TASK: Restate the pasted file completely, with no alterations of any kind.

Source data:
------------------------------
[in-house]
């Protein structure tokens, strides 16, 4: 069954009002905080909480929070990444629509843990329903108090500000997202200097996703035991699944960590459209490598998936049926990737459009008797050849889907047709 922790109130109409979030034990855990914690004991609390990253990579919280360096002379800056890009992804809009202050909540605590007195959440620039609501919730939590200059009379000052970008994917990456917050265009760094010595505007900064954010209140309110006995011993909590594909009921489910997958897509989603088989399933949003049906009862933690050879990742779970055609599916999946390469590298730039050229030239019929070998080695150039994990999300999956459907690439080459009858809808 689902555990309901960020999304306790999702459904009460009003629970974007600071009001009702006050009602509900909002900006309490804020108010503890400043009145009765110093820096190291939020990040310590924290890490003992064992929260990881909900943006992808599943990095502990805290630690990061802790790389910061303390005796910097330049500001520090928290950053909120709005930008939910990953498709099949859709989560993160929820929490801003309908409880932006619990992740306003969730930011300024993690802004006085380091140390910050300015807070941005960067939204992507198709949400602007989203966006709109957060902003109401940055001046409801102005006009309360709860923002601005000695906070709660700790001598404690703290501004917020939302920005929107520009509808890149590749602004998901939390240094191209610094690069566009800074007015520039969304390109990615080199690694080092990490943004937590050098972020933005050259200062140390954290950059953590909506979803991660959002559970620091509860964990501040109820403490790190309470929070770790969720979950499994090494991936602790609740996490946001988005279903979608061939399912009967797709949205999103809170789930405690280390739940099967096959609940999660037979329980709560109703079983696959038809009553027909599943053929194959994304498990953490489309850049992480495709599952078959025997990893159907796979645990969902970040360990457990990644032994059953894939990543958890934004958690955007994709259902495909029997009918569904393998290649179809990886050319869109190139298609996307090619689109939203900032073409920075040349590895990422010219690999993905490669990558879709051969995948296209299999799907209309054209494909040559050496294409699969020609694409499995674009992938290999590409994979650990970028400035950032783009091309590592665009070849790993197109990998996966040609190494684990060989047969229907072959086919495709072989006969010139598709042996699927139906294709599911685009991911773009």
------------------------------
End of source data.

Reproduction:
[in-house]
């Protein structure tokens, strides 16, 4: 069954009002905080909480929070990444629509843990329903108090500000997202200097996703035991699944960590459209490598998936049926990737459009008797050849889907047709 922790109130109409979030034990855990914690004991609390990253990579919280360096002379800056890009992804809009202050909540605590007195959440620039609501919730939590200059009379000052970008994917990456917050265009760094010595505007900064954010209140309110006995011993909590594909009921489910997958897509989603088989399933949003049906009862933690050879990742779970055609599916999946390469590298730039050229030239019929070998080695150039994990999300999956459907690439080459009858809808 689902555990309901960020999304306790999702459904009460009003629970974007600071009001009702006050009602509900909002900006309490804020108010503890400043009145009765110093820096190291939020990040310590924290890490003992064992929260990881909900943006992808599943990095502990805290630690990061802790790389910061303390005796910097330049500001520090928290950053909120709005930008939910990953498709099949859709989560993160929820929490801003309908409880932006619990992740306003969730930011300024993690802004006085380091140390910050300015807070941005960067939204992507198709949400602007989203966006709109957060902003109401940055001046409801102005006009309360709860923002601005000695906070709660700790001598404690703290501004917020939302920005929107520009509808890149590749602004998901939390240094191209610094690069566009800074007015520039969304390109990615080199690694080092990490943004937590050098972020933005050259200062140390954290950059953590909506979803991660959002559970620091509860964990501040109820403490790190309470929070770790969720979950499994090494991936602790609740996490946001988005279903979608061939399912009967797709949205999103809170789930405690280390739940099967096959609940999660037979329980709560109703079983696959038809009553027909599943053929194959994304498990953490489309850049992480495709599952078959025997990893159907796979645990969902970040360990457990990644032994059953894939990543958890934004958690955007994709259902495909029997009918569904393998290649179809990886050319869109190139298609996307090619689109939203900032073409920075040349590895990422010219690999993905490669990558879709051969995948296209299999799907209309054209494909040559050496294409699969020609694409499995674009992938290999590409994979650990970028400035950032783009091309590592665009070849790993197109990998996966040609190494684990060989047969229907072959086919495709072989006969010139598709042996699927139906294709599911685009991911773009």